October 8, 2013

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Bringing a second major league sports team into Utah always seemed like an...Read More

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Article

If You Build It

EDCU’s Jeff Edwards Talks Economic Development

Interviewed by Sarah Ryther Francom

October 8, 2013

Diversity is another issue. Diversity isn’t something we can easily adjust, but you can help people find the resources. If you’re recruiting someone from an Indian family, for example, would they really want to come and live in Sandy or Lehi? But you drive them down to Spanish Fork and show them the Hindu Temple right there and introduce them to people and show them there is a community here. The [state’s diversity] is not on the surface like it is in other areas, but it’s there.

What about pollution?

Air quality and water are our two natural resource questions. Water—the good news for all of us is that those who came long before us, 40 years ago, made the politically hard decision to build things like the Central Utah Project and things like that that we are all taking advantage of today. They were very expensive and very hard to do, but they were done. We’ve got to have the same political will to do the hard things.

Our air quality is an economic development issue. It’s gotten to the point where we have people who are choosing not to live here because of it. And we’ve got people who are choosing to leave. The challenge is that it is the ultimate political tar baby—nobody owns it. Is it the county’s responsibility? Is it the city’s? Is it the state’s? Who owns it? The answer is nobody—nobody really owns it. It’s a real complex issue.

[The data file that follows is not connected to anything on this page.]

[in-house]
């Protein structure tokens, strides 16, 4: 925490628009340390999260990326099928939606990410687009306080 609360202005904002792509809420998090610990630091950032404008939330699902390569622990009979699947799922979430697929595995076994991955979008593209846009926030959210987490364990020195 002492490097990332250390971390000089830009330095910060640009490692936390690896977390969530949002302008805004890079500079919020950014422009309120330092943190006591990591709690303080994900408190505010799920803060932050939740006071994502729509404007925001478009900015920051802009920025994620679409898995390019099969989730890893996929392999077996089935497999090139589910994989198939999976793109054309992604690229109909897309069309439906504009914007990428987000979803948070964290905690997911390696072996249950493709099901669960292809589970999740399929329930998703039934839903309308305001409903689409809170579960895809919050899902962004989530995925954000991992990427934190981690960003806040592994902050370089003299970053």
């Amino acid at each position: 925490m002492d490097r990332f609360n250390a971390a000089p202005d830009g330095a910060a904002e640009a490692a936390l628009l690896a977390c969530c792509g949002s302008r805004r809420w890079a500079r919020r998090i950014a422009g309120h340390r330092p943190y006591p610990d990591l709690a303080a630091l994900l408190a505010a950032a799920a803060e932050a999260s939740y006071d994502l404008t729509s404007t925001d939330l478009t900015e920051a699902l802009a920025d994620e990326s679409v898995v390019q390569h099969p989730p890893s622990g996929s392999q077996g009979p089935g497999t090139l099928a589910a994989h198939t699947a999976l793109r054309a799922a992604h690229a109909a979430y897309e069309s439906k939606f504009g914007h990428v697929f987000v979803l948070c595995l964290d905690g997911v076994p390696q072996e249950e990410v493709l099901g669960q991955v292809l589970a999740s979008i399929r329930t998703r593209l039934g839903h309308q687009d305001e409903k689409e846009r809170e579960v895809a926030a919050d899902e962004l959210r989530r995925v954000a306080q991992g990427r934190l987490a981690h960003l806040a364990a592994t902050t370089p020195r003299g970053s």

The good news is we only have it as a serious issue for a short number of days in a year versus other areas that deal with it every single day. I believe we’ll find success if we ask people to make a sacrifice for a short amount of time. At the end of the day, it comes up to people’s choices that they’re making.

What can companies do?

For example, the Department of Environmental Quality can predict when red days are going to happen. So you can send out an alert to your employees that it’s going to be a red alert day and they can work from home or carpool that day.

I’m on the governor’s UCAIR (Utah Clean Air Partnership) board and we’re just getting that off the ground. We’re trying to come up with ways to help businesses help their employees. We’ve also got a program where we provide grants and loans focused on small businesses and medium-sized businesses to, for example, purchase air-quality equipment.

How will the state’s changing demographics impact its future?

It depends on how well we do with education. If we can harness the whole workforce and not allow parts of it to not participate it’ll work. If we don’t do that, we’ll be looking at the same problem—having a shortage of workforce—in the next 10 years. It comes back to education.

What is your vision of Utah in 10 years?

I got into this business because I wanted my kids to have a better opportunity than I did. When I graduated from college, if you wanted to work for defense or mining that was about it. If you wanted to do something else, you had to leave. Today, it couldn’t be more different. All the clusters are working well. There are strong opportunities. For my kids and for my grandkids, it’s about having a strong, vibrant economy. 

 

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